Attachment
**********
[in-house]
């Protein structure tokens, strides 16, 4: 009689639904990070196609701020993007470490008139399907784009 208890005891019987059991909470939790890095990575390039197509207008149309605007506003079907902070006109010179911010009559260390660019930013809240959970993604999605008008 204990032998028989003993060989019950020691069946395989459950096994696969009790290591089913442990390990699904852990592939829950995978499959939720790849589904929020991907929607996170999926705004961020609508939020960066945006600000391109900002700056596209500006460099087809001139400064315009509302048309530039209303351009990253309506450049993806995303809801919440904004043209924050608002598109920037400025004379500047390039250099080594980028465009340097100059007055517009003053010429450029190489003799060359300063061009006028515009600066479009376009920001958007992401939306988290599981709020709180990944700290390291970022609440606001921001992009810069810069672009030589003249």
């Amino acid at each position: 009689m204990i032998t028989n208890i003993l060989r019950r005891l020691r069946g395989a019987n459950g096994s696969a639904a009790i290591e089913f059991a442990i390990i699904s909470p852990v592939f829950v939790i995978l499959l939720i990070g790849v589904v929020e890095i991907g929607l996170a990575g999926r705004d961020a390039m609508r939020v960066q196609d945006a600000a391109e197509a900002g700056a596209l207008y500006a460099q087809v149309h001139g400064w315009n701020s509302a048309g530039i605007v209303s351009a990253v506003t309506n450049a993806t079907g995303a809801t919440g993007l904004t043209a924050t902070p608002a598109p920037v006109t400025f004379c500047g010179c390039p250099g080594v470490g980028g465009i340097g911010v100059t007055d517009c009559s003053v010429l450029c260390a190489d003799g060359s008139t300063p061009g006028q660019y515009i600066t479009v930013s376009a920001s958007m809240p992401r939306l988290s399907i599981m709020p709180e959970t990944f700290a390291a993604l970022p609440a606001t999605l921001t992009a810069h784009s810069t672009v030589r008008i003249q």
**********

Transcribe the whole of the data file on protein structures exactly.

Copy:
[in-house]
């Protein structure tokens, strides 16, 4: 009689639904990070196609701020993007470490008139399907784009 208890005891019987059991909470939790890095990575390039197509207008149309605007506003079907902070006109010179911010009559260390660019930013809240959970993604999605008008 204990032998028989003993060989019950020691069946395989459950096994696969009790290591089913442990390990699904852990592939829950995978499959939720790849589904929020991907929607996170999926705004961020609508939020960066945006600000391109900002700056596209500006460099087809001139400064315009509302048309530039209303351009990253309506450049993806995303809801919440904004043209924050608002598109920037400025004379500047390039250099080594980028465009340097100059007055517009003053010429450029190489003799060359300063061009006028515009600066479009376009920001958007992401939306988290599981709020709180990944700290390291970022609440606001921001992009810069810069672009030589003249």
């Amino acid at each position: 009689m204990i032998t028989n208890i003993l060989r019950r005891l020691r069946g395989a019987n459950g096994s696969a639904a009790i290591e089913f059991a442990i390990i699904s909470p852990v592939f829950v939790i995978l499959l939720i990070g790849v589904v929020e890095i991907g929607l996170a990575g999926r705004d961020a390039m609508r939020v960066q196609d945006a600000a391109e197509a900002g700056a596209l207008y500006a460099q087809v149309h001139g400064w315009n701020s509302a048309g530039i605007v209303s351009a990253v506003t309506n450049a993806t079907g995303a809801t919440g993007l904004t043209a924050t902070p608002a598109p920037v006109t400025f004379c500047g010179c390039p250099g080594v470490g980028g465009i340097g911010v100059t007055d517009c009559s003053v010429l450029c260390a190489d003799g060359s008139t300063p061009g006028q660019y515009i600066t479009v930013s376009a920001s958007m809240p992401r939306l988290s399907i599981m709020p709180e959970t990944f700290a390291a993604l970022p609440a606001t999605l921001t992009a810069h784009s810069t672009v030589r008008i003249q």